Sorry for my long rant! Your posts are always so thought-provoking. I’ll stop now. =)

  6. Neva Vegan said,

    No, don’t stop ranting! Rant away.

    That’s really cool that your mother was able to make that connection.

    I think my mother felt bad about some stuff involving animals, but not enough to make any significant changes. My father however grew up killing animals and was in the military, so there’s a kind of cognitive dissonance that comes into play. You have a person who can love animals and yet be ok with hurting and killing them.

    I honestly think that in some cases people become so attached to the idea that they’re right that it’s intensely threatening to their self identity to question the way things have always been done, the things they’ve always done.

    So I guess I’m saying that if that realization is too scary they don’t necessarily need to take it all on immediately.

    I guess I changed my own thinking very gradually over time, so that does make sense to me. On the other hand my husband had one of those moments of total realization and changed his whole life over night. So that does happen sometimes too.

  7. Urban Vegan said,

    You’re right: Little things add up to big things.
    Even though this biggest problems have political and corporate roots, there are small things we can all do to help. And I believe positivity has a snowball effect.

    I remember seeing a lot more litter when I was younger. Now, I hardly ever see it, here anyway. When I travel to other countries, I am astonished by it. In Syria, there were little plastic bags wafting everywhere. Thye were stuck to the tree brancches, like little flags. It was so sad.

  8. Neva Vegan said,

    Thanks for your comments Urban Vegan.

    Sadly on litter, I live in a kind of rough, low income area, and there is a lot of litter here, though as you say, not as much as in other places.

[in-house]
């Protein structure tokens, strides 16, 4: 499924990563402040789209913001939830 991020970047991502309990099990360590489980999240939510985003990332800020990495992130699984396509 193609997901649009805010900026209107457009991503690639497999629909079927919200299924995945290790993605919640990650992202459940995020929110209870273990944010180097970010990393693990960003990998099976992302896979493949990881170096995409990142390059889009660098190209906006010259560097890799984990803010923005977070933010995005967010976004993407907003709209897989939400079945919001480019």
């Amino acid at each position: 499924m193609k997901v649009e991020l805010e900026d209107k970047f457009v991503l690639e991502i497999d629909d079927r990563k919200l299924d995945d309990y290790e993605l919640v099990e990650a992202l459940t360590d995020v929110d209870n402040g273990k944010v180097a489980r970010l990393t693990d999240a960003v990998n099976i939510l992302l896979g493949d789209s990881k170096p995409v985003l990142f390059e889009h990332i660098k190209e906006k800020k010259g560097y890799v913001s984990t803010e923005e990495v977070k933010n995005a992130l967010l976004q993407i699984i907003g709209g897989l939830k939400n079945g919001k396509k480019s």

We have trash collection here now, so I really can’t understand, though there seems to be some purposeful effort to it, as I’ve caught people deliberately breaking bottles on the sidewalk by my house. Which needless to say is very bad for my poor doggies.

    However, I still think the message is getting through to more and more people on litter.

    When I moved into the last place, just five minutes from where I am now, the whole back yard was nothing but trash, decades old trash some of it. And as I was cleaning it all up one of the older neighbors said that the county had stopped trash collection for a while and since nobody really had money for private trash collection they just piled it all up in their yards. Yuck.

    I hope that’s the reason there’s so much litter now and that as people realize there really is trash service (erratic, picky trash service, but nonetheless we have it now) and also curbside recycling, it will hopefully get better.

    But for, you know, middle class type people who are offended by litter, shouldn’t they be offended by animal agriculture too?